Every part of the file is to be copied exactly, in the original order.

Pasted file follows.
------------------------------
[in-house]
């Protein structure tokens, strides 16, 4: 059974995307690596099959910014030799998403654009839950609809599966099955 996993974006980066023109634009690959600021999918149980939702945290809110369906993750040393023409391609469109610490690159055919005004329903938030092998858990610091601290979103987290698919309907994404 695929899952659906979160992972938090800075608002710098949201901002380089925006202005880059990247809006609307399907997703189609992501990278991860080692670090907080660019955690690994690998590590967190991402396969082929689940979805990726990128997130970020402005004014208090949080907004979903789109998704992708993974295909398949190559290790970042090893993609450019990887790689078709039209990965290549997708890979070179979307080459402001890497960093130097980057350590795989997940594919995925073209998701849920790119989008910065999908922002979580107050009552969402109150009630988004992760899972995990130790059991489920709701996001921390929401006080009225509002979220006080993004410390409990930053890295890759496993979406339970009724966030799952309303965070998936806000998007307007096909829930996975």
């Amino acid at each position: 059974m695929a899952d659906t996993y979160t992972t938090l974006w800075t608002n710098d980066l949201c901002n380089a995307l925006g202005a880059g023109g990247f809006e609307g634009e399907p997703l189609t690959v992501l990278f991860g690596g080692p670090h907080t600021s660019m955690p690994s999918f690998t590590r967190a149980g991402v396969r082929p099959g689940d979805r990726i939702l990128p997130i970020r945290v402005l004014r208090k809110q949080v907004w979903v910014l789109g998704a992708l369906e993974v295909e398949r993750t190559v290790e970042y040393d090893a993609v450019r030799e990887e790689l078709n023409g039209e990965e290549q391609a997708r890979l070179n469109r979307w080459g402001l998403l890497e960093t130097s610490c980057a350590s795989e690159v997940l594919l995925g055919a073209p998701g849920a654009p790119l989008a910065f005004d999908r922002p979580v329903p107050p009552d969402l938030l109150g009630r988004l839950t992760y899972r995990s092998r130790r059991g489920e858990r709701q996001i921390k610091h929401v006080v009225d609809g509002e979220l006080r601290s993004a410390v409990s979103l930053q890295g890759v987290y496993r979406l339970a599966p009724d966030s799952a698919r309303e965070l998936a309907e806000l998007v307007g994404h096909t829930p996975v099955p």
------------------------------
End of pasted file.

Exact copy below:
[in-house]
């Protein structure tokens, strides 16, 4: 059974995307690596099959910014030799998403654009839950609809599966099955 996993974006980066023109634009690959600021999918149980939702945290809110369906993750040393023409391609469109610490690159055919005004329903938030092998858990610091601290979103987290698919309907994404 695929899952659906979160992972938090800075608002710098949201901002380089925006202005880059990247809006609307399907997703189609992501990278991860080692670090907080660019955690690994690998590590967190991402396969082929689940979805990726990128997130970020402005004014208090949080907004979903789109998704992708993974295909398949190559290790970042090893993609450019990887790689078709039209990965290549997708890979070179979307080459402001890497960093130097980057350590795989997940594919995925073209998701849920790119989008910065999908922002979580107050009552969402109150009630988004992760899972995990130790059991489920709701996001921390929401006080009225509002979220006080993004410390409990930053890295890759496993979406339970009724966030799952309303965070998936806000998007307007096909829930996975």
């Amino acid at each position: 059974m695929a899952d659906t996993y979160t992972t938090l974006w800075t608002n710098d980066l949201c901002n380089a995307l925006g202005a880059g023109g990247f809006e609307g634009e399907p997703l189609t690959v992501l990278f991860g690596g080692p670090h907080t600021s660019m955690p690994s999918f690998t590590r967190a149980g991402v396969r082929p099959g689940d979805r990726i939702l990128p997130i970020r945290v402005l004014r208090k809110q949080v907004w979903v910014l789109g998704a992708l369906e993974v295909e398949r993750t190559v290790e970042y040393d090893a993609v450019r030799e990887e790689l078709n023409g039209e990965e290549q391609a997708r890979l070179n469109r979307w080459g402001l998403l890497e960093t130097s610490c980057a350590s795989e690159v997940l594919l995925g055919a073209p998701g849920a654009p790119l989008a910065f005004d999908r922002p979580v329903p107050p009552d969402l938030l109150g009630r988004l839950t992760y899972r995990s092998r130790r059991g489920e858990r709701q996001i921390k610091h929401v006080v009225d609809g509002e979220l006080r601290s993004a410390v409990s979103l930053q890295g890759v987290y496993r979406l339970a599966p009724d966030s799952a698919r309303e965070l998936a309907e806000l998007v307007g994404h096909t829930p996975v099955p």